Source : The Charles Tendell Show

The snake biting its own tail

The SFMTA hack is now over and the Californian railways are up and running again. Acting as one Andy Saolis, the hacker didn’t get a single bitcoin and user data remained uncompromised. Yes, the city hall of San Francisco had to replace all the infected machines, but it’s a relatively low cost to pay in order to prevent Mamba’s venom from spreading to the entire system.

More than that, what goes around comes around – and Andy the hacker can’t deny this. Just a few days after the cyber-attack, the latter was hacked as well by a cybersecurity researcher. According to the Krebs on security blog, the expert, who preferred to remain anonymous, claims to have infiltrated the account belonging to “cryptom27@yandex.com”. The white hat vigilante was able to trace the history of the offender and reveal that the first ransom request was sent to the SFMTA on Friday, November 25, more specifically, to a Mr. Cunningham, in charge of the company’s network infrastructure.

The investigation also showed that the cybercriminal wasn’t particularly targeting San Francisco’s municipal transportation agency. According to Kreb’s source, Andy Saolis wasn’t even at his first try. Among his other victims, the expert was able to identify mostly American SMEs, which is most likely the reason why he’s managed to stay under the radar so far.

What brings a little humor to this whole situation is that the author of Mamba also offers to secure his victims’ network (in exchange for a more significant ransom, of course). Unfortunately, companies willing to pay the price will soon realize that this is no more than a scam. On the one hand, the proposal is coming from a person who wasn’t even able to protect his own account. On the other hand, the services proposed by Andy Saolis consist in showering his new “clients” with Oracle security patch links.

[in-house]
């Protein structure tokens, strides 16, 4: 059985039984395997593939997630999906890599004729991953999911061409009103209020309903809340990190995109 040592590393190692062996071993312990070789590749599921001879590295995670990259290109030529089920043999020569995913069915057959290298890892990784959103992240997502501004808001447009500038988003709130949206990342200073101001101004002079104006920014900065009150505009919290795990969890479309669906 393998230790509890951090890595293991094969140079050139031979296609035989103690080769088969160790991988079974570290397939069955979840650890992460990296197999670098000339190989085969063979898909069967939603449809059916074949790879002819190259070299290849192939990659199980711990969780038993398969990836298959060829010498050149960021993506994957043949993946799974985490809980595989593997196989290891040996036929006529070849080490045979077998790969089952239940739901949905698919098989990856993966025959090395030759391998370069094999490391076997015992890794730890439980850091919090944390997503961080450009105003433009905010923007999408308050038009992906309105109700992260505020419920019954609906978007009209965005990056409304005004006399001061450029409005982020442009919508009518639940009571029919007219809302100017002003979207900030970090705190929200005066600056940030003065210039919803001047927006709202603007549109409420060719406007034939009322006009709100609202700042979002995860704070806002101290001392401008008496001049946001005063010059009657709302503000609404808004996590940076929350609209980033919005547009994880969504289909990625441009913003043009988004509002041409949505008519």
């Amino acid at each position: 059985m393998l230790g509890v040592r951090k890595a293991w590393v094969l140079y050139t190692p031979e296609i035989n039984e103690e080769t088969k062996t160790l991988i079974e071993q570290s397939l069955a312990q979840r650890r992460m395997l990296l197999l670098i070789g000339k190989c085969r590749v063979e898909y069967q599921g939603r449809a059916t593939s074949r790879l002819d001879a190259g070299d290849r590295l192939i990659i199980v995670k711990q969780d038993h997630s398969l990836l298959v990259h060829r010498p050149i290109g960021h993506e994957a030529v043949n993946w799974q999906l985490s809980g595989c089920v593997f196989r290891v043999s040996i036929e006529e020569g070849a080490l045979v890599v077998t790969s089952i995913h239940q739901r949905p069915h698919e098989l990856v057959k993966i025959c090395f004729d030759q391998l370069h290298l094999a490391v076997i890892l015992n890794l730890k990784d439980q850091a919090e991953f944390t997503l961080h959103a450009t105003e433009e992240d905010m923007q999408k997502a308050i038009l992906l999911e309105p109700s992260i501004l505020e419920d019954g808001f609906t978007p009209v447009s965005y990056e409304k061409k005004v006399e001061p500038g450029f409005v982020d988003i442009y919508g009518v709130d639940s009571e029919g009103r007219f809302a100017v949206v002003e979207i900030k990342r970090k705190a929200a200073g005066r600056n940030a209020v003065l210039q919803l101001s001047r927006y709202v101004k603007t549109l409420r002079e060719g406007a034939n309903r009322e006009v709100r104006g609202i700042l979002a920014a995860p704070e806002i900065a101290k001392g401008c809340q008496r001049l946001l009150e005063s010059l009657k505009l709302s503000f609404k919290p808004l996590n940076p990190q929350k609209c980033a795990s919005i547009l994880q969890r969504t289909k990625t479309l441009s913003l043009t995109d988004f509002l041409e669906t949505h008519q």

Our story ends with a happy ending this time, but the consequences could be devastating next time around. Mamba’s bite can impact any critical infrastructure, not just transportation networks. According to a report issued by the ICIT (the Institute of Critical Infrastructure Technologies), ransomware has already declared war on key service providers. Indeed, the examples are there. The SFMTA is just another ‘accomplishment’ in the disturbing list of essential operator hacks, including here health institutions, distribution networks – energy, electricity, water – and digital service providers, all victimized by either Mamba, Petya, Locky and so on.

Instead of blindly placing our faith in the promise of a snake or applying a rigid incident response policy, ICIT calls for an approach tailored to the needs of each infrastructure. However, potential solutions must be built following two main axes: prevention and response. How to avoid being bitten by Mamba? We’ve said this time and time again: the answer lies in training and raising staff awareness.

Still, to ensure success, one must always assume that this first axis will fail at one point or another, hence the need to have the right tools in place in order to detect malicious anomalies and stop the infection before it compromises the entire network. Better be known as a “cyber-pessimist” and always have a back-up, than face failure unprepared. This way, you also ensure the reaction axis, restoring your company’s services in record time. Whether we’re talking about the SFMTA or the Hollywood Presbyterian Hospital, the ultimate goal is to prevent black hats from disrupting your business. Right?

(About the author: Cristina Ion is community manager at iTrust SAS. This post originally appeared on her blog, which can be viewed here)